Consumer prices in July rose 0.5% over June and 5.4% year over year, matching the 12-month surge recorded last month, the Bureau of Labor Statistics reported.
At the grocery store, consumers continued to see higher prices for meat, poultry, fish and eggs (up 1.5% vs. June), as protein prices rose for the seventh month in a row. Prices for cereals and baked goods (up 1.2%) as well as other center-store foods (up 0.8%) saw their largest one-month increases since April 2020.
The year-over-year story for several top grocery categories is even more notable: Consumers in July paid 6.5% more for beef, 5.2% more for chicken, 6.6% more for seafood, 6.2% more for milk and 5.2% more for fresh fruit than they did in July 2020.
Last month, market researcher IRI reported that 28% of consumers in June said they were very concerned about food-cost inflation, and 32% believe that food prices are much higher than they were before the COVID-19 pandemic.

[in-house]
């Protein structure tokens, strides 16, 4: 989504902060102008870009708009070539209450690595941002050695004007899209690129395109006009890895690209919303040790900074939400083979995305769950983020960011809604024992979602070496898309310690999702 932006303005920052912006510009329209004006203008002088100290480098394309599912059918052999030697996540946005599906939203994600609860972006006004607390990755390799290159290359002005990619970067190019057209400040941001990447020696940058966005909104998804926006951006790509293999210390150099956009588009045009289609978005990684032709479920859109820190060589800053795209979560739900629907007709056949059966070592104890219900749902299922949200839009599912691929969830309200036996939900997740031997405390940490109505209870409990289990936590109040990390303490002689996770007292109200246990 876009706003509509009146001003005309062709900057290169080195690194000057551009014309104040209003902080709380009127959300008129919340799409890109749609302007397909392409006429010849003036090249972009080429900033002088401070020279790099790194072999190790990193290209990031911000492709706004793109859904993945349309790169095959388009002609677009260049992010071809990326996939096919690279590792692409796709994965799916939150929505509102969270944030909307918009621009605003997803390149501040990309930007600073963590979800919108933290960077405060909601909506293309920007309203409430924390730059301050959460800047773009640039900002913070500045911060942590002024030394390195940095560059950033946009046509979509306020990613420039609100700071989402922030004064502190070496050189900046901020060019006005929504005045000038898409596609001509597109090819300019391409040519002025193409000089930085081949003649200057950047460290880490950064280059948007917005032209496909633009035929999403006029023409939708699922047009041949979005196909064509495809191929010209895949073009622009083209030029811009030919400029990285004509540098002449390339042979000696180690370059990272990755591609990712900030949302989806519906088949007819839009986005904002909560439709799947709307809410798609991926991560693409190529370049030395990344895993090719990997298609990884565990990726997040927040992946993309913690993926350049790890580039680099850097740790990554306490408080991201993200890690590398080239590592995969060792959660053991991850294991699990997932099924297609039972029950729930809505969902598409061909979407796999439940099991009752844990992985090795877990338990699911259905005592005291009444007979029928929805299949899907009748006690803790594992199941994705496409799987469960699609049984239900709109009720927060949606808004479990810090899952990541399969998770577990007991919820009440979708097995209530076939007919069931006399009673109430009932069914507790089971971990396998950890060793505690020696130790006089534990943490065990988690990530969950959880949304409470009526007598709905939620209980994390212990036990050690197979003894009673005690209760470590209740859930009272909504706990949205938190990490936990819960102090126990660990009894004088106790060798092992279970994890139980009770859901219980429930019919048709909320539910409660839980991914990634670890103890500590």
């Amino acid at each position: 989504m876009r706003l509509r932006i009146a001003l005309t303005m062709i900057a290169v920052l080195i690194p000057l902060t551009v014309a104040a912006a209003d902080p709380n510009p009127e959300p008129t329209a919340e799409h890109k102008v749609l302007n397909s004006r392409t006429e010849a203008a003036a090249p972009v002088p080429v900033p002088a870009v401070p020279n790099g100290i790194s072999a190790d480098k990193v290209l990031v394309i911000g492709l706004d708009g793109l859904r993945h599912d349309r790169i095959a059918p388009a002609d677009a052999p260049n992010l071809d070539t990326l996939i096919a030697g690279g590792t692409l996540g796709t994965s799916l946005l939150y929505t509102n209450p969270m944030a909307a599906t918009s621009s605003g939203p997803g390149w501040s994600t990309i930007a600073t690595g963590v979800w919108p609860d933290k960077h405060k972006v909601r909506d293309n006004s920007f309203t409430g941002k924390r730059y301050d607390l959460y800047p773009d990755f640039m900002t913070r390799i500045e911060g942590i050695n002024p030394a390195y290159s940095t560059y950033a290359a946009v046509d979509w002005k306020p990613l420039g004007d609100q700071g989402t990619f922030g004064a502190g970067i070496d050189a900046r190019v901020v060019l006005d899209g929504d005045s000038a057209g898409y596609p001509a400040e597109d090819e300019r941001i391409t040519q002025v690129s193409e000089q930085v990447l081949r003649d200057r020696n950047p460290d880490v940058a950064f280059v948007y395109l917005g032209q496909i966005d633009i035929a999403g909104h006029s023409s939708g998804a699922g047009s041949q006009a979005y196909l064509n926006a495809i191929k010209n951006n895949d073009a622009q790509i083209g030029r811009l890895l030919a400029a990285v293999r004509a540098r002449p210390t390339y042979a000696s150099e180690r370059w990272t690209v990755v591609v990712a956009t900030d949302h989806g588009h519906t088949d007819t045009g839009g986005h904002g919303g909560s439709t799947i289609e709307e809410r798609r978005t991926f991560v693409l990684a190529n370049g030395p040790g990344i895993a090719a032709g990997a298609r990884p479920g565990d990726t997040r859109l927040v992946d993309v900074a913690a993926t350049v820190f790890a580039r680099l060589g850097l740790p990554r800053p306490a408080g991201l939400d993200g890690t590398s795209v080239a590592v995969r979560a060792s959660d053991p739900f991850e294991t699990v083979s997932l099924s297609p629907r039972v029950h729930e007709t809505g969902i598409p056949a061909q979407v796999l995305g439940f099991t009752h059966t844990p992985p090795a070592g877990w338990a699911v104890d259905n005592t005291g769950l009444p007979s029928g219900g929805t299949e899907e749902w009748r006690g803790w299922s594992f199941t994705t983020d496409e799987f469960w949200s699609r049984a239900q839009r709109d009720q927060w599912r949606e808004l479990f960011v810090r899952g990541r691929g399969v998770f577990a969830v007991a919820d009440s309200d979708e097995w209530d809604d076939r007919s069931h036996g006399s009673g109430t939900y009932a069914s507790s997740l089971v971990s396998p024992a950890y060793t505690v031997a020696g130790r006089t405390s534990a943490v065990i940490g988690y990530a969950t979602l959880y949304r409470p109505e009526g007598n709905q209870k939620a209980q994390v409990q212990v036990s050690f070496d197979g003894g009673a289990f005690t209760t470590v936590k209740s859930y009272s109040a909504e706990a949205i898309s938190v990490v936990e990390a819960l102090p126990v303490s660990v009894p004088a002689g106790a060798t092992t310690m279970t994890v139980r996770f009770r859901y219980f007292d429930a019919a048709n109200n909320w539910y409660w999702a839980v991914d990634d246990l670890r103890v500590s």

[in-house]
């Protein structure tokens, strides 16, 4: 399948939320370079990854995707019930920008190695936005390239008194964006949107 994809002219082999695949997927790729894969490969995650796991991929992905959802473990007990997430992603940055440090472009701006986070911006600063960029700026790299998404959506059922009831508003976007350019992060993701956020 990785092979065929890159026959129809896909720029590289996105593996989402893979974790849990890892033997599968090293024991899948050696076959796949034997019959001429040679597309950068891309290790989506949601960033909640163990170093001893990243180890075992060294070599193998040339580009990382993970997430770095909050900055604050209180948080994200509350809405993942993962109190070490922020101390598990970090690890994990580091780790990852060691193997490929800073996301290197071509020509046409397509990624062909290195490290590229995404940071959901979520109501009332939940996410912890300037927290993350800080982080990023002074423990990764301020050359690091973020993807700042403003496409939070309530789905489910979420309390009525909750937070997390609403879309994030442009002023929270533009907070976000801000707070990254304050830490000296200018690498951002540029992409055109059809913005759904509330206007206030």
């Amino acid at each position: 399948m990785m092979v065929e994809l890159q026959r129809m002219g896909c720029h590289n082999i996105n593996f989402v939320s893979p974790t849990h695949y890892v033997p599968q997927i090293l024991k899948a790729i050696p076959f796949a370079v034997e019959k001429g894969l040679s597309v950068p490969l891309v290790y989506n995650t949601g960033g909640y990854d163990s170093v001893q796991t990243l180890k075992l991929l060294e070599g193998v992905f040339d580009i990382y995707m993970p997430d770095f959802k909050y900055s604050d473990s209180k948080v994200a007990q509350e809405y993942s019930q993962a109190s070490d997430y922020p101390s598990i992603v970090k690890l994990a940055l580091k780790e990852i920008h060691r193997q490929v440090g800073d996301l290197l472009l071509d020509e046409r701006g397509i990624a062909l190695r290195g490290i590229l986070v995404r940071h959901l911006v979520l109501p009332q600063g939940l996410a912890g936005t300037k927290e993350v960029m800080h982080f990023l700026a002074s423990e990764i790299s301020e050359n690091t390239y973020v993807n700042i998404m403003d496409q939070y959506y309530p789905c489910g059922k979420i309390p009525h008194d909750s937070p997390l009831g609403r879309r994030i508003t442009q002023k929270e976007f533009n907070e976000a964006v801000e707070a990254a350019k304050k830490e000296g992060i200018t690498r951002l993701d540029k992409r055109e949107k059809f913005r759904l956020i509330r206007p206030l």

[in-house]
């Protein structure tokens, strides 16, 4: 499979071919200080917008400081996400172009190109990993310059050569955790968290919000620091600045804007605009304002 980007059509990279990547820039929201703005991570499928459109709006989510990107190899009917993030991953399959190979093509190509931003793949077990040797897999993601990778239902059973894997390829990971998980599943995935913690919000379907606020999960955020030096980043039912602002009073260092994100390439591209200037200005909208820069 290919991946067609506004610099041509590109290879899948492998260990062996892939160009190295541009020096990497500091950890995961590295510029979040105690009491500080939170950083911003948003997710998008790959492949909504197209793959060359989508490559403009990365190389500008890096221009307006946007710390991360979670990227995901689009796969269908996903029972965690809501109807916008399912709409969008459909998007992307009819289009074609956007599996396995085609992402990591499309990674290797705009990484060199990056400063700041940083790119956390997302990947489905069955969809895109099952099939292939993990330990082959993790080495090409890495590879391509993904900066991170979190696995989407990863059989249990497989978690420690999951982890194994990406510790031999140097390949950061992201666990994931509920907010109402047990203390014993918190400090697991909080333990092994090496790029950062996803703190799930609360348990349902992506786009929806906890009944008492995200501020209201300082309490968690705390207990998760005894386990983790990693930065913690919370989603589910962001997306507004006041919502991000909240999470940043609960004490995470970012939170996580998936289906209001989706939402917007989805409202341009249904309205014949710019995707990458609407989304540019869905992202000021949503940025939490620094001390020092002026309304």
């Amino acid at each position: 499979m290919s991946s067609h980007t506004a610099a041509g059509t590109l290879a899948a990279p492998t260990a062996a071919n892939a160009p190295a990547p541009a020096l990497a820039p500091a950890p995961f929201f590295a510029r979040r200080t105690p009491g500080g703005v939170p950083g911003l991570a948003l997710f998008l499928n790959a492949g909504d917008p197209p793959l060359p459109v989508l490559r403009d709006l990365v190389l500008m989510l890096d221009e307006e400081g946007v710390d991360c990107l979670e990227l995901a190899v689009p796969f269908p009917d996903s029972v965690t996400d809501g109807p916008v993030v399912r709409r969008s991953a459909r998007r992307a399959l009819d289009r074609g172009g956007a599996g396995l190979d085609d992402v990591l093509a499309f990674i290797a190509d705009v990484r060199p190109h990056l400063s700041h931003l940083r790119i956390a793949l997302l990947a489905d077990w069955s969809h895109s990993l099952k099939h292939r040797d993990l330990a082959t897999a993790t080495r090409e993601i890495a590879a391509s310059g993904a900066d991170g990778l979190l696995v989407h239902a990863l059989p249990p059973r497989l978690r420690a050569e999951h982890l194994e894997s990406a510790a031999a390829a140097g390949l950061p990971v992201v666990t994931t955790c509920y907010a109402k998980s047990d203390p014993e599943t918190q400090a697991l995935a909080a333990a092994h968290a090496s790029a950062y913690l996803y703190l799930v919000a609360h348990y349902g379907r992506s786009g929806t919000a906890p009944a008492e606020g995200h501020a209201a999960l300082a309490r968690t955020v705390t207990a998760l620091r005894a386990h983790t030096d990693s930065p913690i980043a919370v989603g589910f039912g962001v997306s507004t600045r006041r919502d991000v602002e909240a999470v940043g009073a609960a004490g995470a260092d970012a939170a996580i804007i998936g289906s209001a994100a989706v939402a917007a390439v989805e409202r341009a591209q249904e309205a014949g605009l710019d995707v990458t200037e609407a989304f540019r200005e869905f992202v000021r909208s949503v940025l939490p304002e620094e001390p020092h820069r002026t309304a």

Overall, grocery prices rose 0.7% in July over June and are up 2.6% in the past 12 months. "All six major grocery store food group indexes rose over the span," the BLS noted, "with increases ranging from 1.1% (nonalcoholic beverages) to 5.9% (meats, poultry, fish and eggs)."
Notable price increases last month occurred in bread, crackers and cracker products, with prices surging 3.7% over June and 4.6% over July 2020. Pork roasts, ribs and pork steaks saw retail prices rise 4.4% month to month, and prices are up a whopping 13.7% year over year. Prices for fresh and frozen chicken parts, frozen seafood and beef roasts and steaks also rose month over month and year over year in July.
At restaurants, prices increased even more as establishments of all sizes grapple with higher food and labor costs amid strong consumer demand. Food-away-from-home prices climbed 0.8% in July over June, the largest monthly increase since July 1981. In the past 12 months, restaurant prices have surged 4.6%, with prices at limited-service (up 6.6%) and full-service (up 4.3%) establishments climbing at the highest rate since the indexes were first published in 1998.
Jerome Powell, chairman of the U.S. Federal Reserve, has reiterated in recent weeks that the Fed wants to see the U.S. economy achieve 2% inflation over the long term and is therefore comfortable with prices running somewhat higher in the short term to make up for previous sub-2% inflation and as the U.S. works toward full employment.